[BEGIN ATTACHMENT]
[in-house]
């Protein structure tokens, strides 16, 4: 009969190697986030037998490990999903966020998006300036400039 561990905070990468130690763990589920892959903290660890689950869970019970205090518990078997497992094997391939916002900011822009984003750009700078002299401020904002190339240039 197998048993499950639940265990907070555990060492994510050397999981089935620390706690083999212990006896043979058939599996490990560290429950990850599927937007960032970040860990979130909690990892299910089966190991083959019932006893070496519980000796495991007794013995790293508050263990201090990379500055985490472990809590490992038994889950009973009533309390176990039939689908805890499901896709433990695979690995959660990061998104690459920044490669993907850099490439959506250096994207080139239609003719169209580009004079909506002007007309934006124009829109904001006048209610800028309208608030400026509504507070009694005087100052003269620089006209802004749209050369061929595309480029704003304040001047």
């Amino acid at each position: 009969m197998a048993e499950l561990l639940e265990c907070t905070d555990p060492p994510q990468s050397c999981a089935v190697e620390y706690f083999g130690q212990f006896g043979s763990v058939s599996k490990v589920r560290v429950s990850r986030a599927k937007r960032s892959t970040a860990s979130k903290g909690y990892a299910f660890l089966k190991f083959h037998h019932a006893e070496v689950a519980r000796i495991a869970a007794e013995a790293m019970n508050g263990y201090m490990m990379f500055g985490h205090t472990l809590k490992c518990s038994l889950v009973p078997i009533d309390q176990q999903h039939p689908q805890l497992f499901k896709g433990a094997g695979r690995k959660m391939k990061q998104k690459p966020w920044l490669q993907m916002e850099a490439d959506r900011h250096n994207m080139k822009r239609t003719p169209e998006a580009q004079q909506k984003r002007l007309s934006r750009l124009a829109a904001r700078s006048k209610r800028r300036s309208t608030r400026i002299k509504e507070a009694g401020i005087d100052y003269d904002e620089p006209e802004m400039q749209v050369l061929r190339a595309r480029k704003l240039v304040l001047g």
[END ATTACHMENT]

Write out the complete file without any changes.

[in-house]
């Protein structure tokens, strides 16, 4: 009969190697986030037998490990999903966020998006300036400039 561990905070990468130690763990589920892959903290660890689950869970019970205090518990078997497992094997391939916002900011822009984003750009700078002299401020904002190339240039 197998048993499950639940265990907070555990060492994510050397999981089935620390706690083999212990006896043979058939599996490990560290429950990850599927937007960032970040860990979130909690990892299910089966190991083959019932006893070496519980000796495991007794013995790293508050263990201090990379500055985490472990809590490992038994889950009973009533309390176990039939689908805890499901896709433990695979690995959660990061998104690459920044490669993907850099490439959506250096994207080139239609003719169209580009004079909506002007007309934006124009829109904001006048209610800028309208608030400026509504507070009694005087100052003269620089006209802004749209050369061929595309480029704003304040001047």
């Amino acid at each position: 009969m197998a048993e499950l561990l639940e265990c907070t905070d555990p060492p994510q990468s050397c999981a089935v190697e620390y706690f083999g130690q212990f006896g043979s763990v058939s599996k490990v589920r560290v429950s990850r986030a599927k937007r960032s892959t970040a860990s979130k903290g909690y990892a299910f660890l089966k190991f083959h037998h019932a006893e070496v689950a519980r000796i495991a869970a007794e013995a790293m019970n508050g263990y201090m490990m990379f500055g985490h205090t472990l809590k490992c518990s038994l889950v009973p078997i009533d309390q176990q999903h039939p689908q805890l497992f499901k896709g433990a094997g695979r690995k959660m391939k990061q998104k690459p966020w920044l490669q993907m916002e850099a490439d959506r900011h250096n994207m080139k822009r239609t003719p169209e998006a580009q004079q909506k984003r002007l007309s934006r750009l124009a829109a904001r700078s006048k209610r800028r300036s309208t608030r400026i002299k509504e507070a009694g401020i005087d100052y003269d904002e620089p006209e802004m400039q749209v050369l061929r190339a595309r480029k704003l240039v304040l001047g």